While totally hooked to social media, we tend to be unaware of the fact that these platforms come with a very dark side. Several studies have concluded that social media could eventually lead to depression – especially among teens.
A recent study by Royal Society for Public Health (RSPH) revealed that almost all social media platforms have an impact on our mental health. Though some have a positive effect, others are hazardous, which has further resulted in rise of mental disorders among the youngsters. And these mental health issues are caused by a number of factors. Some of which are bullying, stalking, narcissism, or simply the constant pressure to keep up with the peers on social media.
Now it is no doubt impractical to entirely take away social media platform from yourself or from a teen in your house. But there are some disciplinary ways you can practice to ensure that social media, and Facebook, in this case, is slightly less terrible for your mental health.
Therefore, Facebook research scientist Moira Burke has published a report on ways users could minimize the danger of the platform. I can’t help but mention, that this reminds me of the mandatory no smoking disclaimers that movies now have just at the beginning.
Post and don’t just scroll
Burke starts off citing a study in the Journal of Experimental Psychology that found University of Michigan students randomly assigned to read Facebook for 10 minutes were in a worse mood at the end of the day, as compared to the students assigned to post or talk to friends on the platform.
The lesson being that users who use the platform to interact gain more from it, as compared to the ones who passively use the platform looking and reading what others posted. Sending or receiving direct messages or posts and comments on one’s timeline boost psychological well-being, Carnegie Mellon researchers found. “Simply broadcasting status updates wasn’t enough; people had to interact one-on-one with others in their network,” the company says in its blog.
Take a break
Contrary to what you would believe Facebook would want you to do, researchers believe that taking a week off Facebook once in a while is good for you. Giving up Facebook for a few days (and they make it clear that, it’s not a forever thing) has been proven to give people a psychological boost. Danish researchers got 1,095 volunteers to rate their happiness after one group gave up Facebook for a week, and another kept using it daily. In the group, which gave up, self-reported happiness levels (out of 10) went from 7.56 to 8.12.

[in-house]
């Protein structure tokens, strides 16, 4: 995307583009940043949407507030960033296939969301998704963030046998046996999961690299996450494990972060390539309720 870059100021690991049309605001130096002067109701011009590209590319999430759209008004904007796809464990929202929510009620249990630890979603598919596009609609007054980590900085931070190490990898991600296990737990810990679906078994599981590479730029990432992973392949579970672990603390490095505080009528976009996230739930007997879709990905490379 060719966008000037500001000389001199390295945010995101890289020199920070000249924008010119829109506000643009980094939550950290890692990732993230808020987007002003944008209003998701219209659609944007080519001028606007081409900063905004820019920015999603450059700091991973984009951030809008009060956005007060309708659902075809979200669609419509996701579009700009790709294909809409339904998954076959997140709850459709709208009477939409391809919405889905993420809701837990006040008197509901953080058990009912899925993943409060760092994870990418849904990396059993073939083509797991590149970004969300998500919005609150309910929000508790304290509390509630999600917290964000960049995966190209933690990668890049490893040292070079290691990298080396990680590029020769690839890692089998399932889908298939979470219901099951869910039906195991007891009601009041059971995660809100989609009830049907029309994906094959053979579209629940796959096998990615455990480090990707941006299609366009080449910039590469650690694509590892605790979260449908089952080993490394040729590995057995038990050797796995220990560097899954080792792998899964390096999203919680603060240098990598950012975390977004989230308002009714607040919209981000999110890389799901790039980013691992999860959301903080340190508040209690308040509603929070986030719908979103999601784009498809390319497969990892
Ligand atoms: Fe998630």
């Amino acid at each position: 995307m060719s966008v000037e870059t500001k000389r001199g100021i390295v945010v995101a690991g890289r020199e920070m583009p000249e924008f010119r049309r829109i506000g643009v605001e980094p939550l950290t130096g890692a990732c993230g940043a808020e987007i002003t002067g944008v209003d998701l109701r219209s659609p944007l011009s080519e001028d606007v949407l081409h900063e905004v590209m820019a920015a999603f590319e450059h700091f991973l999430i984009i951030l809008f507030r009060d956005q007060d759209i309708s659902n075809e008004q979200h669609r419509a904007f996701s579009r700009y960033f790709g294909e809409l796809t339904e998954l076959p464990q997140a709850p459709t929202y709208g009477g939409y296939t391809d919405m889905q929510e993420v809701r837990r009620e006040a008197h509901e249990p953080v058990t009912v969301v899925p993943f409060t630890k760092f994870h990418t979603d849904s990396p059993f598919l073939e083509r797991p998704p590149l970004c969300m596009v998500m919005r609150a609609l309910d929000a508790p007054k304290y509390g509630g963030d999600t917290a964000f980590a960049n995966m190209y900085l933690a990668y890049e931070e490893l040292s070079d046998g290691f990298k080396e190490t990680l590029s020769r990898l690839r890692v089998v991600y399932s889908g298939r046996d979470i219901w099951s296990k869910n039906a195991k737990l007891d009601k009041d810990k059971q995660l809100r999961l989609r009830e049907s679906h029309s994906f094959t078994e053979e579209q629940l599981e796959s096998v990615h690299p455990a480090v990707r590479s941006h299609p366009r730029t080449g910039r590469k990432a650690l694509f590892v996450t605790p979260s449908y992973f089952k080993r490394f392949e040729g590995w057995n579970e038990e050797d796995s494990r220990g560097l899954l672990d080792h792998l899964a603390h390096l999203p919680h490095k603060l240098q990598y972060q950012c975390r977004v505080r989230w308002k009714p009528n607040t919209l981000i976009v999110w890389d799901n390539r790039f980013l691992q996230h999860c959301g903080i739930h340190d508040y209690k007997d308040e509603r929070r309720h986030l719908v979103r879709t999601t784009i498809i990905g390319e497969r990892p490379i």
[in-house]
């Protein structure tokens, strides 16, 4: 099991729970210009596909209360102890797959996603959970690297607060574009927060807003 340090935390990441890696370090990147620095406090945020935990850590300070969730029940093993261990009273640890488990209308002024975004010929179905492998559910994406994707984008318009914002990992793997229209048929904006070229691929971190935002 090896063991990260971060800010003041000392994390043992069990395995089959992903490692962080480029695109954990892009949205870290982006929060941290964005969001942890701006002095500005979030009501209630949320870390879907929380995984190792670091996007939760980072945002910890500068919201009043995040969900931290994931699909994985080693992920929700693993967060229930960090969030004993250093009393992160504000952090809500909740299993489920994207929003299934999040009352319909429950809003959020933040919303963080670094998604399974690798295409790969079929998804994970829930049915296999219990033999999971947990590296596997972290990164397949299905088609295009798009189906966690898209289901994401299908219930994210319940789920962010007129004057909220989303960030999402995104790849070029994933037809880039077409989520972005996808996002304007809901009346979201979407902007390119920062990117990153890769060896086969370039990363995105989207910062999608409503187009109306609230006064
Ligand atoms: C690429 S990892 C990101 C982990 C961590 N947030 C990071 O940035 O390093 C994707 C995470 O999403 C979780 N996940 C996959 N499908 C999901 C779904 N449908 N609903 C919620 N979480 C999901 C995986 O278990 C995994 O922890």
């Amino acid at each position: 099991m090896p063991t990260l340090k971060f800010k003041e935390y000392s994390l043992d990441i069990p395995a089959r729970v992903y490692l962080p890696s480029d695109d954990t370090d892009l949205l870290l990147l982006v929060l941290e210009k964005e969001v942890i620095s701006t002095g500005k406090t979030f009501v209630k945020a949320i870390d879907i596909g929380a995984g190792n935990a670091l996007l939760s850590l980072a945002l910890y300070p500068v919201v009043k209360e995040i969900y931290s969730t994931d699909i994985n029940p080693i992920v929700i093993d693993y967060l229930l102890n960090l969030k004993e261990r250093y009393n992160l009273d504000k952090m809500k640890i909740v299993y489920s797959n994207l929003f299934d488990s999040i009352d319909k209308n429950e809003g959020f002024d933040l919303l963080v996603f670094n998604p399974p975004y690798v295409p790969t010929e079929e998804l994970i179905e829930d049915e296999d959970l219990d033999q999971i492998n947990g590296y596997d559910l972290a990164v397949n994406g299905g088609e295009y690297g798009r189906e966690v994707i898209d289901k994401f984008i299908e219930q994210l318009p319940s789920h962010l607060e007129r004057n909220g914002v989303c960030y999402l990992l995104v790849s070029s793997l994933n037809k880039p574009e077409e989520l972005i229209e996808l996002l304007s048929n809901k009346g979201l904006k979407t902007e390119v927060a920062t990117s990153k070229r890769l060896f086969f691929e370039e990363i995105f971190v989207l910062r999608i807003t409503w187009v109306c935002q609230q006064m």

Don’t stalk, do your own thing
Facebook says that millions of people break up on its platform each week, changing their relationship status from “in a relationship” to “single”. Research on peoples’ experiences after breakups suggests that offline and online contact, including stalking your ex, can make emotional recovery more difficult.
To counter such a time, Facebook has a tool called Take a Break, which gives people more centralized control over when they see their ex on Facebook, what their ex can see, and who can see their past posts. Besides, Facebook has recently also launched a tool called Snooze, which gives you the option to hide a person, Page or group for 30 days, without having to permanently unfollow or unfriend them.
Stay positive in life, and on Facebook
As they say, love spreads faster than hate. Even on Facebook ‘positive expressions spread more than negative’, says University of San Diego professor James Fowler. Fowler and his team analyzed a billion Facebook posts from 100 million users – and found that positive posts generated positive emotional replies from friends. Happiness spreads on Facebook like a virus, Fowler says. He adds, “We should be doing everything we can to measure the effects of social networks and to learn how to magnify them so that we can create an epidemic of wellbeing.”
Finally, a study by Carnegie Mellon University found that most of us underestimate just how much people hate ‘humblebrags’ online. “When we engage in self-promotion ourselves, we tend to overestimate others’ positive reactions and underestimate their negative ones,” said Irene Scopelliti of City University, the study’s lead author.